Thoughts by Laraine's Dear Cousin Carol
They say we grow accustomed, as we age, to the deaths of friends and relatives. Perhaps this is true of many, but like much conventional wisdom it has not been true for me. The woods are beginning to thin around me, but I am still shocked as every tree falls, and mourn it. This was brought home to me again last Friday morning, when I received a phone call from my cousin Dick, with the terrible news that his sister, Laraine had been killed. I was so shocked by the news that I felt my legs turn to water. No, this could not be. Not Laraine.
I had only just seen her back in December, when she drove down to my house in Charleston, South Carolina, with her friend Maureen. I couldn't get over how great she looked and how happy she seemed. It was very important to Laraine that she visit with Aunt Mary, who is 96 years old, at the nursing home. The irony of that visit is something she said. She said she wanted to spend special alone time with her as it would be her last visit; that she doubted Aunt Mary would be alive when she came this way again.
The time we spent together was so special that I remember every detail of it. Walking the streets of downtown Charleston, taking a boat ride out to Fort Sumter, where the first shot was fired beginning the Civil War, driving to a beautiful old, Southern plantation and walking through the gardens and a large cypress swamp; we even managed to get to the beach and walk along the shore. We ate, drank, and were merry! We had long talks, shared memories, and laughed. We filled a great deal into those few days.
Laraine had brought me a really good bottle of red wine that she said she and Ed had discovered and she wanted me to have it to save for a special occasion. I thought her visit was special occasion enough, and so I opened the bottle. Along with the wine, she brought me a photograph of herself with Zoe. It is such a great photo, that I later had it framed and placed on a table in my front hall.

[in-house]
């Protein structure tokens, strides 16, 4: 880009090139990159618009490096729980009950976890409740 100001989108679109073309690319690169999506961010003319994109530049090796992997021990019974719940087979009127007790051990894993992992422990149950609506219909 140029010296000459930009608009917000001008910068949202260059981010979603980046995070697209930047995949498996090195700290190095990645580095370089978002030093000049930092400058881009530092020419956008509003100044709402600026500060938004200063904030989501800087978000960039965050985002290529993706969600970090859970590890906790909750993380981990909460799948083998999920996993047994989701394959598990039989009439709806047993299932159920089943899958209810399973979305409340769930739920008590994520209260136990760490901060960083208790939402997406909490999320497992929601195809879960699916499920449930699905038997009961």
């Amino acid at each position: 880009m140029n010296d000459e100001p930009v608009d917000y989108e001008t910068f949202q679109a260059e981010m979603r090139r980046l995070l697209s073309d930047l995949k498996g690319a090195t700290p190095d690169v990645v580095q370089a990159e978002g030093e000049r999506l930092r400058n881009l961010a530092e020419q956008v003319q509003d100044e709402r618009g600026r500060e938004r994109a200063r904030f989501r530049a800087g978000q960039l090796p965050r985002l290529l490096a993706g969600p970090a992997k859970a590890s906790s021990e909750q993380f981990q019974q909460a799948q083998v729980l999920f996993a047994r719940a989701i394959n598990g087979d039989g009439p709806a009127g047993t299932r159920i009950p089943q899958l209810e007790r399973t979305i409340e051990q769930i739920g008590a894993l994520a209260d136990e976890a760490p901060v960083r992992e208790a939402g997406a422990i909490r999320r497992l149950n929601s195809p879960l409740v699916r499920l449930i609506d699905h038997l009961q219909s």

The visit ended much too quickly, but Laraine and Maureen wanted to spend two days down in Savannah, Georgia, before they parted ways. Maureen to fly back to South Glastonbury, and Laraine to continue the drive down to Florida, where she planned to spend three months with her parents before leaving on a three month bicycle trip that was to begin in California, and end back in Florida. She was very excited at the prospect of the bike trip, and couldn't wait to show me her bicycle when she first arrived.
A few weeks later, I received a package in the mail, with that familiar scrawl I recognized instantly as that of Laraine's. I was both shocked and delighted with its contents. A beautiful quilt Laraine had made for me. That was Laraine. Giving, thoughtful, kind, and caring. Laraine cared. I cannot believe I am even writing this. I wish Laraine were still here, but since she isn't, I am so glad I have so many wonderful memories, a photo on a table in my front hall, and a quilt hanging on my wall, that Laraine put together for me. I will always cherish them. I will miss our visits, our long, philosophical telephone conversations, but most of all, dear, wonderful, sweet cousin, I will miss you.
Ed received a very kind letter from one of the cyclists on the cross-country trip after Laraine's tragic death. Here is an excerpt from that letter:
" One incident that affected me was when Laraine was riding behind me and observed that my camelback ( a water bladder/drinking device you wear on your back ) seemed to her too low and off center. She asked me if she could adjust it for me. I said I would truly appreciate it as I had a nagging pain in my right shoulder. We stopped, she shortened and fixed the straps the way she thought it should be, I put it back on and we set off again. It made all the difference in the world ! The pain in my shoulder stopped and I am wearing it when I ride just as she set it. Her comment when I told her what a wonderful change she had made was that she " just couldn't help commenting on something when she thought she could help ".